The research demonstrates that the manufacturer would be better off adopting production capacity optimization strategy as an operational policy, as opposed to product quality optimization policy for the manufacturer's profit maximization. Further, considering the two operational strategies, the manufacturer does not obtain the highest possible theoretical profit when pertinent variables (product quality and production capacity) are set at highest possible theoretical level. This research discusses that in low-volume and high-margin products, it might be useful to adopt a product quality optimization strategy as a production capacity optimization strategy results in significantly high quality loss cost.

Originality/value

The findings of our study have a significant implication for industries such as steel-making, cement production, automotive industry wherein the conventional wisdom dictates that higher level of production capacity utilization always results in higher level of revenues. However, the authors deduce that beyond certain production capacity utilization, striving for higher utilization does not fetch additional profit. This work also adds to the extant research literature, in that it integrates the nuances of product quality, production volume and pricing in an integrative manner.

Details

International Journal of Quality & Reliability Management, vol. ahead-of-print no. ahead-of-print
Type: Research Article
ISSN: 0265-671X

Keywords

Article
Publication date: 2 November 2021

Mohit Goswami and Yash Daultani

In this research, the emphasis is multifold. First objective is to study differences amongst India's Make-in-India, Germany's Industry 4.0 and China's Made-in-China 2025…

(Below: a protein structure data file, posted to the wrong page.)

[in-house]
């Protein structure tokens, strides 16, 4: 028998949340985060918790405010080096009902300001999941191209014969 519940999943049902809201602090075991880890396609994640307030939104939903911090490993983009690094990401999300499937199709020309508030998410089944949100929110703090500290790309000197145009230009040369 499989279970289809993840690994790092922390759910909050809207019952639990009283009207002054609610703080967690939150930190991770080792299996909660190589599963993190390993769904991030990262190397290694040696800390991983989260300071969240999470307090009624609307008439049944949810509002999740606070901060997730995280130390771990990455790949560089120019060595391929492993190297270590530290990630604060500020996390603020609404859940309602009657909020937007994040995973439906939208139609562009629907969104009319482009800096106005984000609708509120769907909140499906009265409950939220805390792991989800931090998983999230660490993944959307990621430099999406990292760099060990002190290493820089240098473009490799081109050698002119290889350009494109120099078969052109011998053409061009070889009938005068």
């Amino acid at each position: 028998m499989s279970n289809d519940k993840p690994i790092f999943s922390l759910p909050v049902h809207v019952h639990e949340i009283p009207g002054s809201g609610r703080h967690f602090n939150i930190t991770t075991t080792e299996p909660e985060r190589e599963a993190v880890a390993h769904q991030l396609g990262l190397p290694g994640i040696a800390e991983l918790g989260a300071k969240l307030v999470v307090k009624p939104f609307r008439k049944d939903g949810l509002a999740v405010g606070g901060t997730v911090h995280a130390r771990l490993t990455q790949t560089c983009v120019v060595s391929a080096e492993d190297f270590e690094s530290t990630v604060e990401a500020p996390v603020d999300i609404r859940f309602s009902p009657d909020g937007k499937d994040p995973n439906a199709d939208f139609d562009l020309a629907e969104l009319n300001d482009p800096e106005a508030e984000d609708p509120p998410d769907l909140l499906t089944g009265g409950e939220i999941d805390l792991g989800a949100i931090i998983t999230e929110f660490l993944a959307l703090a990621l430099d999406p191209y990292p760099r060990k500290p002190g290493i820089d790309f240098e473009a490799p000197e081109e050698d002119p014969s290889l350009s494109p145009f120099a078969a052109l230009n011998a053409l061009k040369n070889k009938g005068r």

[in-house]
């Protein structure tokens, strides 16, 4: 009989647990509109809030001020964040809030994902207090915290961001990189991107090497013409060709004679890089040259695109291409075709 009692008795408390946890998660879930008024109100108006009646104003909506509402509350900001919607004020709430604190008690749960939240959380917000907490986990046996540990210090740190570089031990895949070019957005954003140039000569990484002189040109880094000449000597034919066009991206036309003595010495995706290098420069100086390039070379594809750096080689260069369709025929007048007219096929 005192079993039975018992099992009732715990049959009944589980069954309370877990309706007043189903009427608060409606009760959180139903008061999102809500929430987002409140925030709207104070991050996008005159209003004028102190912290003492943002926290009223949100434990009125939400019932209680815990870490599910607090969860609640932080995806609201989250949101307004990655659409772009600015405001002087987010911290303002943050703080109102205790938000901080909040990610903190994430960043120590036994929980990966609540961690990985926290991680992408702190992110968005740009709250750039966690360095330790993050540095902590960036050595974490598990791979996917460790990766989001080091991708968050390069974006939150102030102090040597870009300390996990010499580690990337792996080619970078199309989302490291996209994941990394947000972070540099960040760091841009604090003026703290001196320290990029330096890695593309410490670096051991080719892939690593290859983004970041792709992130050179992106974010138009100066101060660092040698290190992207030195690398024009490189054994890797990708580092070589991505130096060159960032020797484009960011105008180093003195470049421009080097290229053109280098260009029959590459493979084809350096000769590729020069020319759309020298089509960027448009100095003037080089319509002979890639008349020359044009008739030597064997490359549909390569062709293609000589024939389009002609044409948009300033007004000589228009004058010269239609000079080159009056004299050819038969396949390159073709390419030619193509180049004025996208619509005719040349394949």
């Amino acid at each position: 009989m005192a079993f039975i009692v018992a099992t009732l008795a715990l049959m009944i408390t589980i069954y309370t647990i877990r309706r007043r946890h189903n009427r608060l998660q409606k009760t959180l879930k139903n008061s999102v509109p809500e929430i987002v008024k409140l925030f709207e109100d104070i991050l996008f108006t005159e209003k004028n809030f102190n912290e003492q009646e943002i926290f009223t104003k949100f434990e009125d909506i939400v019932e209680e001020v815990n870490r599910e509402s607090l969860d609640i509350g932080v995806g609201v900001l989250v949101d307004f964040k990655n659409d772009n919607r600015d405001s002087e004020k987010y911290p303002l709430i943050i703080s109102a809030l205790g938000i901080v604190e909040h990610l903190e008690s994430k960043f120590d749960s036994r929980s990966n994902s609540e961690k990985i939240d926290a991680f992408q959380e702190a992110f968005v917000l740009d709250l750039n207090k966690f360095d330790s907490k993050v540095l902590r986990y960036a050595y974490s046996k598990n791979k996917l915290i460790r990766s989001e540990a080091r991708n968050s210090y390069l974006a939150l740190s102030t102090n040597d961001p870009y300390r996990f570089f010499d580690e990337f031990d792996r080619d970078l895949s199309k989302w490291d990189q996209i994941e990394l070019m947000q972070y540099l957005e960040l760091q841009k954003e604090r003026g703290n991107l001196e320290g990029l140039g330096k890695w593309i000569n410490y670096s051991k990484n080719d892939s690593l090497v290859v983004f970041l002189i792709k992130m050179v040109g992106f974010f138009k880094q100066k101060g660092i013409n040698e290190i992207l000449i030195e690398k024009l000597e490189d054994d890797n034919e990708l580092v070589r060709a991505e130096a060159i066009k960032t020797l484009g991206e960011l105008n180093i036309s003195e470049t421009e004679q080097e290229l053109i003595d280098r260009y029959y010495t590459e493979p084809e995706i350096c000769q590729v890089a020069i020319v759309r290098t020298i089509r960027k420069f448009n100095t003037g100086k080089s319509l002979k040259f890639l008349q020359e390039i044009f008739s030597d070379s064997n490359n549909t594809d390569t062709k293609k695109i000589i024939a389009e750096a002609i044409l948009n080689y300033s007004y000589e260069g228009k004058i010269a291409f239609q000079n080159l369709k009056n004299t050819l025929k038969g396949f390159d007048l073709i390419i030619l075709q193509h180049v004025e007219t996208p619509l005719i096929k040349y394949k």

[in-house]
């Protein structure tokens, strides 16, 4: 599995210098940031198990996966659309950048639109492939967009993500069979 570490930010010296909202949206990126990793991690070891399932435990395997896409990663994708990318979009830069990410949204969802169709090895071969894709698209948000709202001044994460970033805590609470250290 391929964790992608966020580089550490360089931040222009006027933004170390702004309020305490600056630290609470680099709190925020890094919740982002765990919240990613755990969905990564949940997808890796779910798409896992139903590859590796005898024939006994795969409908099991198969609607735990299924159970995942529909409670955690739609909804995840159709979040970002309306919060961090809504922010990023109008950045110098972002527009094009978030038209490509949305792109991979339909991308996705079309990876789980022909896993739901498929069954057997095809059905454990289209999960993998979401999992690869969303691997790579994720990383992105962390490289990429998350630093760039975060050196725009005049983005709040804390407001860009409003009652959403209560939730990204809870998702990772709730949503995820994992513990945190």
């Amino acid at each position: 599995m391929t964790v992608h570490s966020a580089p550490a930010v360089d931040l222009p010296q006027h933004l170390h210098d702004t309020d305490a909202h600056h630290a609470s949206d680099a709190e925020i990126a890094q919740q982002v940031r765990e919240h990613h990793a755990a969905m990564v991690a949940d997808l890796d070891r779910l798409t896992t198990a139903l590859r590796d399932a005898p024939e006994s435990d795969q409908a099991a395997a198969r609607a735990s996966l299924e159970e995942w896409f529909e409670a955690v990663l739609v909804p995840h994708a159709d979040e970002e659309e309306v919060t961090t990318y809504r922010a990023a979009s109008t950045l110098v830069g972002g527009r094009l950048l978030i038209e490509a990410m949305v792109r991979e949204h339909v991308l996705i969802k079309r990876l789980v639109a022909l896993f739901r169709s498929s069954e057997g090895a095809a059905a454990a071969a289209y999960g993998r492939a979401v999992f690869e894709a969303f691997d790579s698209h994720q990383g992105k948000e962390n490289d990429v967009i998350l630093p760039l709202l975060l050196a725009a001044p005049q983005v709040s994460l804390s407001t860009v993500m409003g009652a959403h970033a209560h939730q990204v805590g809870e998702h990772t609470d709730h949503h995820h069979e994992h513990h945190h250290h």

Abstract

Purpose

In this research, the emphasis is multifold. First objective is to study differences amongst India's Make-in-India, Germany's Industry 4.0 and China's Made-in-China 2025 on a macro level. Second objective is to identify where does individual industry segment out of the five broad segments (prioritized by Make-in-India initiative) represented by ten firms in India stand in terms of adoption of Industry 4.0 technologies. Third objective is to identify key barriers for each of these five industry segments. Finally, socio-technical interventions are also proposed aimed at faster adoption of Industry 4.0 technologies.

Design/methodology/approach

A mixed methodological approach is followed to achieve the research objectives. First, for the macro-level comparison of three pertinent countries, extant research and industry literature have been relied upon. Thereafter, at a micro level, inputs from experts belonging to focal sectors are included in this study to ascertain the current level of readiness of adoption of Industry 4.0 technologies and the barriers to adoption. Finally, the authors argue for and propose some socio-technical interventions that are aimed at mitigation of barriers for adoption of Industry 4.0 technologies.